The Pentagon leadership agrees to retain 24 C-130s in response to national backlash about proposed cuts to the Air National Guard in Fiscal 2013.
The $400 million package outlined in his April 23 letter to lawmakers, however, does not specify which units this change may affect or where the funding to retain these C-130s would come from.
"We recognize the important role that these [air]lift aircraft play in our support to civil authorities and to states—particularly in the event of natural disasters," wrote Panetta in the missive, obtained by the Daily Report. "I strongly urge you to consider this proposal, which we believe sustains our national defense requirements and is responsive to concerns raised by the Council of Governors."
Washington Gov. Chris Gregoire (D), CoG co-chair, told the Daily Report that the council is reviewing Panetta's proposal.The Air Force's Fiscal 2013 budget request looked to retire 286 aircraft—more than 50 percent of them from the Air Guard. The request also outlined plans to cut 9,900 personnel across the Total Force, including 3,900 Active Duty members, 5,100 Guardsmen, and 900 Air Force Reservists.
The USAF leadership has said these force structure changes are necessary if the service is to remain an effective fighting force in the face of steep budget reductions. The Air Force must cut its funding by $54 billion over the Fiscal 2013 to Fiscal 2017 future years defense program as part of the Defense Department's overall effort to shed $487 billion through Fiscal 2021 as the Budget Control Act mandates.
The Council of Governors, a bipartisan group of 10 governors appointed by the White House, offered an alternative proposal to the Air Force in early March that would have saved thousands of Guard jobs while cutting more Active Duty personnel. The governors also wanted to put F-16s and KC-135s back in Guard units, said a Defense Department official.
The Air Force rejected that plan last week, saying it would negatively impact readiness and cost significantly more than the governors projected, among the reasons.
The council said its plan would save about $700 million over the FYDP, but the Air Force doubts those projected savings and says that estimate is in error by at least $1.2 billion.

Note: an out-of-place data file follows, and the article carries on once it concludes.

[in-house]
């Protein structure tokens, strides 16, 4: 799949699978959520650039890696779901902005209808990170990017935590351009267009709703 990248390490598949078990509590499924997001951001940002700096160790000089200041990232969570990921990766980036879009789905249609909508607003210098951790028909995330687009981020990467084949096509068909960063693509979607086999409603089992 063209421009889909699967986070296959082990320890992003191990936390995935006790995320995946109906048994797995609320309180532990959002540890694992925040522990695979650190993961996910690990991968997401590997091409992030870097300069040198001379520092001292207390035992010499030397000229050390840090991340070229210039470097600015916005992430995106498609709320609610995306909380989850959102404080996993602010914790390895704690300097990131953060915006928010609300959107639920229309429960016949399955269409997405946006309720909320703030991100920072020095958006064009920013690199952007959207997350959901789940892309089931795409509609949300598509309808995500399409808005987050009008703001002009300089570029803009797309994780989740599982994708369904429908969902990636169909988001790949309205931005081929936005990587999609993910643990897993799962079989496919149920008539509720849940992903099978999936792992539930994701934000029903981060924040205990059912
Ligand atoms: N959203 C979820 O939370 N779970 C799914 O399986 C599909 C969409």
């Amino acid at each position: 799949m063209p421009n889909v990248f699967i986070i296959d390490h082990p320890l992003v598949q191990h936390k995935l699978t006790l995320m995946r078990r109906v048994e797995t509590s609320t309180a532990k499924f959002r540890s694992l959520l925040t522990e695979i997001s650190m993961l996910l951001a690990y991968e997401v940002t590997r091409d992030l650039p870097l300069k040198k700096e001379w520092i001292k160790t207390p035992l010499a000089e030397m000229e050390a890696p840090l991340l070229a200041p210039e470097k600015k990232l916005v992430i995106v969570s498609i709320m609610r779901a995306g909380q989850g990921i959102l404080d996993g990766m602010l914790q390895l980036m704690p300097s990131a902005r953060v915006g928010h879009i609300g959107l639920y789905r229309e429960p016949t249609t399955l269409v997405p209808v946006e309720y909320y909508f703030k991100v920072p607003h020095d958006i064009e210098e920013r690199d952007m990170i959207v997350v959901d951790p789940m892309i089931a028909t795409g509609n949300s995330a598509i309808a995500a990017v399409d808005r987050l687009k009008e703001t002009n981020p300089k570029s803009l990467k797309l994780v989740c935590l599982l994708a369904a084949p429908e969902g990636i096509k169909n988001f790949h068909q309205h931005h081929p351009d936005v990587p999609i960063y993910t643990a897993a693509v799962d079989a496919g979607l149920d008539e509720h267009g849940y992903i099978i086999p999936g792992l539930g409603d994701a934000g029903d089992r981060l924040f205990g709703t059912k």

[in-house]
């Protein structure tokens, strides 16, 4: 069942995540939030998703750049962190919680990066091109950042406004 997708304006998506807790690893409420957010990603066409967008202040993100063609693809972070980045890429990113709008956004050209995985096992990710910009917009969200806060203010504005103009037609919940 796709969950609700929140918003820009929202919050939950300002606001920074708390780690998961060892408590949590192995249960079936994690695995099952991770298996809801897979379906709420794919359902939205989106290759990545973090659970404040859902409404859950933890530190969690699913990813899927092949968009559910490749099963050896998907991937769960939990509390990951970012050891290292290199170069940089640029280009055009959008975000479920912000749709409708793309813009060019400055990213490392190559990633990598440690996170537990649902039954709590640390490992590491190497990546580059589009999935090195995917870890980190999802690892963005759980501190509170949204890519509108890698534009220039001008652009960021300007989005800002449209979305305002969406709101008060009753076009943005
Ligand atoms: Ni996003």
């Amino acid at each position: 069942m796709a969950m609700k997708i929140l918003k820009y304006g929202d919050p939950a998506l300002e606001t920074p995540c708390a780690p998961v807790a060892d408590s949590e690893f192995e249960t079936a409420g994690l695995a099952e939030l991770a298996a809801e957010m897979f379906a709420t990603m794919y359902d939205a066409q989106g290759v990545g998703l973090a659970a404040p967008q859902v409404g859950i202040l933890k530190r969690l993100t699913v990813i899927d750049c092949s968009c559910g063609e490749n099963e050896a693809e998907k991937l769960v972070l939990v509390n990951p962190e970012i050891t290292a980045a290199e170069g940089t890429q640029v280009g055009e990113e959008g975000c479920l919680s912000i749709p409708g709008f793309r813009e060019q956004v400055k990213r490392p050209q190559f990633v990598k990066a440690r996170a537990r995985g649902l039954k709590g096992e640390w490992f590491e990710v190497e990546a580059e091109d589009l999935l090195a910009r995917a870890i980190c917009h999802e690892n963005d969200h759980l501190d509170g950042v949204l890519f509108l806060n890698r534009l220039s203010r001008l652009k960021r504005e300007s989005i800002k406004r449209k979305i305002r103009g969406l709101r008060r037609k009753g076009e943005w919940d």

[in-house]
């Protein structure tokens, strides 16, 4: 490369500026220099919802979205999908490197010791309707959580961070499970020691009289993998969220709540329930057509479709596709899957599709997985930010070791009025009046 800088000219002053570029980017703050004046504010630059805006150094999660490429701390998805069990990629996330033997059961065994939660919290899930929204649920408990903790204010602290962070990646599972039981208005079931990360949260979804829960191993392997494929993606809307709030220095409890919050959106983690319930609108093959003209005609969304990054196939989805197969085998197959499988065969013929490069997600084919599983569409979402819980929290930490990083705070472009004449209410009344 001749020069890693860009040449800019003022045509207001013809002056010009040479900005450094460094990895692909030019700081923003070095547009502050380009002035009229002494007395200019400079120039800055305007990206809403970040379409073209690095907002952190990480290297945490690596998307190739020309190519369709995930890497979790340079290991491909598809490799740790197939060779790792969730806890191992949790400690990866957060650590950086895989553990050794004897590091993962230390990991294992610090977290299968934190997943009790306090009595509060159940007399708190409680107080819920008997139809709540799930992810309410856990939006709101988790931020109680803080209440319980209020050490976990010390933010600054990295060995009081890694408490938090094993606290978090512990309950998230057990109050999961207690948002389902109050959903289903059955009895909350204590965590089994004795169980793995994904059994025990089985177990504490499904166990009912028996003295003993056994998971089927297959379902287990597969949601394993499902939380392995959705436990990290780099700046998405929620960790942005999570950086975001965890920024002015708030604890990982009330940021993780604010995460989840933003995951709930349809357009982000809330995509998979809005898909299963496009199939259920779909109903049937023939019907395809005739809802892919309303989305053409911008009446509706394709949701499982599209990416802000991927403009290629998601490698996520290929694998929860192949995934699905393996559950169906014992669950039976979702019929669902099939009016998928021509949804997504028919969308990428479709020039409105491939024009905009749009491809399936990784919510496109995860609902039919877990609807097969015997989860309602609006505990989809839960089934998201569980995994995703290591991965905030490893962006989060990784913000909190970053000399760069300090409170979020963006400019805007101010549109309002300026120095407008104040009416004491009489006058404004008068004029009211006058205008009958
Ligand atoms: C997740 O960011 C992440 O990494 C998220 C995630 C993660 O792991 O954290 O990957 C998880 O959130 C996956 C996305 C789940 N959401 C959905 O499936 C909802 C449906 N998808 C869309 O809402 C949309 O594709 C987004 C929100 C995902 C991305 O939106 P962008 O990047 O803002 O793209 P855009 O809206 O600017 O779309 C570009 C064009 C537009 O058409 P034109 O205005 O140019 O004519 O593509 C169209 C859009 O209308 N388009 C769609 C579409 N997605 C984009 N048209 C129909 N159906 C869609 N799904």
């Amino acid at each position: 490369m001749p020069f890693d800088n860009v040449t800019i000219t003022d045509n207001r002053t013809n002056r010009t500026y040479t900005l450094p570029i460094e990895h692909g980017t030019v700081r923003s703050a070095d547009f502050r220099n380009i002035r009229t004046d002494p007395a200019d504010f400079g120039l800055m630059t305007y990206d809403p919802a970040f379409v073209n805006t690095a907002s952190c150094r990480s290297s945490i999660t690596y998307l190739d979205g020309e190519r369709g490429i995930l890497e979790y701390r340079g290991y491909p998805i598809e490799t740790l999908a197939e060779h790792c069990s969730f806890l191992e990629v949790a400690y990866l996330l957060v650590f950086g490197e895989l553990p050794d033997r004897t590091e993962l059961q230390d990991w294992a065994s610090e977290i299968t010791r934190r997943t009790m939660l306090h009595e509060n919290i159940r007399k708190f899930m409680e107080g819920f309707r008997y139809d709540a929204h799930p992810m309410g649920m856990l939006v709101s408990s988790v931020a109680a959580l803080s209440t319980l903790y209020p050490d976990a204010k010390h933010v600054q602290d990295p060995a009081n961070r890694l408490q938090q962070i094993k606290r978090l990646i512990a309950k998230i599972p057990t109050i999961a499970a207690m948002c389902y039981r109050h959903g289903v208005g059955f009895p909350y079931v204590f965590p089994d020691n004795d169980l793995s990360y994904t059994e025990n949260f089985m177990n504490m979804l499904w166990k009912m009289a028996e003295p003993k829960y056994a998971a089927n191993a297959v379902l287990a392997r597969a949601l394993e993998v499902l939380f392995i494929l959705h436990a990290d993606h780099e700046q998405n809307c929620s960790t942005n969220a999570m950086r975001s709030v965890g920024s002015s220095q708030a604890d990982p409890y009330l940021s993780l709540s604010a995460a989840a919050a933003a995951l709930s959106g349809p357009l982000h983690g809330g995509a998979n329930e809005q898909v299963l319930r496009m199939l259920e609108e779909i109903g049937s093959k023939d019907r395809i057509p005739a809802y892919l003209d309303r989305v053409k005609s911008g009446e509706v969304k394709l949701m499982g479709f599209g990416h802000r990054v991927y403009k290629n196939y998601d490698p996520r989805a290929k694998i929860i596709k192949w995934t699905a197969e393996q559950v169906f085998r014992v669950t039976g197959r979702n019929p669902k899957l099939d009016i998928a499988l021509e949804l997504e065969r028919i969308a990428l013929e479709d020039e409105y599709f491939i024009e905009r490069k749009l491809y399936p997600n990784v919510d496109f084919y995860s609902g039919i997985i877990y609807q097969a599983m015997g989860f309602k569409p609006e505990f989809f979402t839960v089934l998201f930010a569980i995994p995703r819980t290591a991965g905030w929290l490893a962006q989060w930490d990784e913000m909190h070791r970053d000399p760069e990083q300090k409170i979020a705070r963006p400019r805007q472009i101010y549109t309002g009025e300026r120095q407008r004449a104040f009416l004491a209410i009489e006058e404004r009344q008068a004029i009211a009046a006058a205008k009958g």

"It would increase the [Air Force's] budgetary shortfall over the FYDP by $528 million to $805 million while either not meeting [combatant commanders'] requirements or imposing unacceptable stress on both the active and reserve components," states the Air Force's evaluation of the initial proposal.
Panetta's letter to Congress does not address end strength, but a Defense Department official told the Daily Report that the compromise also would save 2,200 Air Guard positions.
"We still have to figure out how to fund that. Those decisions haven't been made yet, but it doesn't necessarily mean there will be a tradeoff of personnel. It's possible we can find funding through other types of accounts," said the official.
In his letter to Congress and a subsequent correspondence to the CoG dated the same day, Panetta expressed a desire to continue working with the governors to "exchange views, information, and advice on state civil-support requirements." Such a process is expected to be in place before the President's Fiscal 2014 budget proposal is submitted to Congress early next year, he wrote.
Gregoire said the Air Guard provides an "invaluable" service to the Air Force and has twice the experience, on average, as the Active Duty force—14 years versus seven years."For the past month, the Council of Governors has been engaged in a good-faith effort with Secretary of Defense Leon Panetta to reduce the proposed cuts to the Air National Guard. I'm pleased that Secretary Panetta has engaged in that effort and modified the Air Force budget submissions to Congress in recognition of the Guard's vital role overseas and here at home," she said.
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